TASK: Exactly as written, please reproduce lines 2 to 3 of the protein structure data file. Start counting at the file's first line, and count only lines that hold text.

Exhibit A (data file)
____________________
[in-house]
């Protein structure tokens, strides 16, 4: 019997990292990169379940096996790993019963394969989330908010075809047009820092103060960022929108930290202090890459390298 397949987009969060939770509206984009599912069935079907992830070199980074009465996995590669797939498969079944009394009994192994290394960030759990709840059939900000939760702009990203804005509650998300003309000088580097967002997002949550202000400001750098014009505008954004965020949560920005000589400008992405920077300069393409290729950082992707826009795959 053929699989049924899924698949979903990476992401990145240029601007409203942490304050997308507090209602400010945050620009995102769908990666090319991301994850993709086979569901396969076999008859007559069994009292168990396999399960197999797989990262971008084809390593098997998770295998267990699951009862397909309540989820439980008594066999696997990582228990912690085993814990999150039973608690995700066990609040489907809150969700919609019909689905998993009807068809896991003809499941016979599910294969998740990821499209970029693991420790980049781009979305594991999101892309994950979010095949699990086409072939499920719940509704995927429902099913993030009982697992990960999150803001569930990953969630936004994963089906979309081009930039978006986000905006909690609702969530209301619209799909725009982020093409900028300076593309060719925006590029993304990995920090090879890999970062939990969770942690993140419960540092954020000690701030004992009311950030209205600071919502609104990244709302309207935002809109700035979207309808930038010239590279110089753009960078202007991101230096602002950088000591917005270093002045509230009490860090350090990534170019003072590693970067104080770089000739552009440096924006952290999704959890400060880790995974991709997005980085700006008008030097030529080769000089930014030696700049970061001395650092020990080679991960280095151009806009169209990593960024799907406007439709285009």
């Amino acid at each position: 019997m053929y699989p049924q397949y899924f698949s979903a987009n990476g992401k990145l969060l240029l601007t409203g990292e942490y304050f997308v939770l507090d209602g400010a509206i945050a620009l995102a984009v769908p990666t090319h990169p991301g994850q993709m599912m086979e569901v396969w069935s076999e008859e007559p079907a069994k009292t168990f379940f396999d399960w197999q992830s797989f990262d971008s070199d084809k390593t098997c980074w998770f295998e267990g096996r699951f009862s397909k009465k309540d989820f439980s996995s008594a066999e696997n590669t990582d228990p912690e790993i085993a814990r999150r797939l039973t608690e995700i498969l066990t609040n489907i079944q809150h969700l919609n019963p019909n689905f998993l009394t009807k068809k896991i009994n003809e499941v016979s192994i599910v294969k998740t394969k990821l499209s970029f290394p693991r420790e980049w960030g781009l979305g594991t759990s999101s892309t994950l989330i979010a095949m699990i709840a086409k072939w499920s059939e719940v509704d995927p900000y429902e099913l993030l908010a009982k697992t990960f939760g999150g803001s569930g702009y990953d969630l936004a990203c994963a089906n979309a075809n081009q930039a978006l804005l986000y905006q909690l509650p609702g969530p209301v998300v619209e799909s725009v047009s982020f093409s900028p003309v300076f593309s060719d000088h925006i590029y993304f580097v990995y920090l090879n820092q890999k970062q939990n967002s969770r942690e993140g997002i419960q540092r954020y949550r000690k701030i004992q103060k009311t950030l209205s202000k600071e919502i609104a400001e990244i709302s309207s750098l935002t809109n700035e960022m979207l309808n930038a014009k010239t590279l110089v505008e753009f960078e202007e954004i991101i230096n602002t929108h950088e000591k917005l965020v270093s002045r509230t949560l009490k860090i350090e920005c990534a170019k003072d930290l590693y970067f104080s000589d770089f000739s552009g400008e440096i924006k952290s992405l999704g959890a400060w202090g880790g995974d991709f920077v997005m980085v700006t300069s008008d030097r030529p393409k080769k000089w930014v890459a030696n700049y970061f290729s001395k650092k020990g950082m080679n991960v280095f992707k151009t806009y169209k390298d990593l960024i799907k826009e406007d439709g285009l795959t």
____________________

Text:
């Protein structure tokens, strides 16, 4: 019997990292990169379940096996790993019963394969989330908010075809047009820092103060960022929108930290202090890459390298 397949987009969060939770509206984009599912069935079907992830070199980074009465996995590669797939498969079944009394009994192994290394960030759990709840059939900000939760702009990203804005509650998300003309000088580097967002997002949550202000400001750098014009505008954004965020949560920005000589400008992405920077300069393409290729950082992707826009795959 053929699989049924899924698949979903990476992401990145240029601007409203942490304050997308507090209602400010945050620009995102769908990666090319991301994850993709086979569901396969076999008859007559069994009292168990396999399960197999797989990262971008084809390593098997998770295998267990699951009862397909309540989820439980008594066999696997990582228990912690085993814990999150039973608690995700066990609040489907809150969700919609019909689905998993009807068809896991003809499941016979599910294969998740990821499209970029693991420790980049781009979305594991999101892309994950979010095949699990086409072939499920719940509704995927429902099913993030009982697992990960999150803001569930990953969630936004994963089906979309081009930039978006986000905006909690609702969530209301619209799909725009982020093409900028300076593309060719925006590029993304990995920090090879890999970062939990969770942690993140419960540092954020000690701030004992009311950030209205600071919502609104990244709302309207935002809109700035979207309808930038010239590279110089753009960078202007991101230096602002950088000591917005270093002045509230009490860090350090990534170019003072590693970067104080770089000739552009440096924006952290999704959890400060880790995974991709997005980085700006008008030097030529080769000089930014030696700049970061001395650092020990080679991960280095151009806009169209990593960024799907406007439709285009």
């Amino acid at each position: 019997m053929y699989p049924q397949y899924f698949s979903a987009n990476g992401k990145l969060l240029l601007t409203g990292e942490y304050f997308v939770l507090d209602g400010a509206i945050a620009l995102a984009v769908p990666t090319h990169p991301g994850q993709m599912m086979e569901v396969w069935s076999e008859e007559p079907a069994k009292t168990f379940f396999d399960w197999q992830s797989f990262d971008s070199d084809k390593t098997c980074w998770f295998e267990g096996r699951f009862s397909k009465k309540d989820f439980s996995s008594a066999e696997n590669t990582d228990p912690e790993i085993a814990r999150r797939l039973t608690e995700i498969l066990t609040n489907i079944q809150h969700l919609n019963p019909n689905f998993l009394t009807k068809k896991i009994n003809e499941v016979s192994i599910v294969k998740t394969k990821l499209s970029f290394p693991r420790e980049w960030g781009l979305g594991t759990s999101s892309t994950l989330i979010a095949m699990i709840a086409k072939w499920s059939e719940v509704d995927p900000y429902e099913l993030l908010a009982k697992t990960f939760g999150g803001s569930g702009y990953d969630l936004a990203c994963a089906n979309a075809n081009q930039a978006l804005l986000y905006q909690l509650p609702g969530p209301v998300v619209e799909s725009v047009s982020f093409s900028p003309v300076f593309s060719d000088h925006i590029y993304f580097v990995y920090l090879n820092q890999k970062q939990n967002s969770r942690e993140g997002i419960q540092r954020y949550r000690k701030i004992q103060k009311t950030l209205s202000k600071e919502i609104a400001e990244i709302s309207s750098l935002t809109n700035e960022m979207l309808n930038a014009k010239t590279l110089v505008e753009f960078e202007e954004i991101i230096n602002t929108h950088e000591k917005l965020v270093s002045r509230t949560l009490k860090i350090e920005c990534a170019k003072d930290l590693y970067f104080s000589d770089f000739s552009g400008e440096i924006k952290s992405l999704g959890a400060w202090g880790g995974d991709f920077v997005m980085v700006t300069s008008d030097r030529p393409k080769k000089w930014v890459a030696n700049y970061f290729s001395k650092k020990g950082m080679n991960v280095f992707k151009t806009y169209k390298d990593l960024i799907k826009e406007d439709g285009l795959t």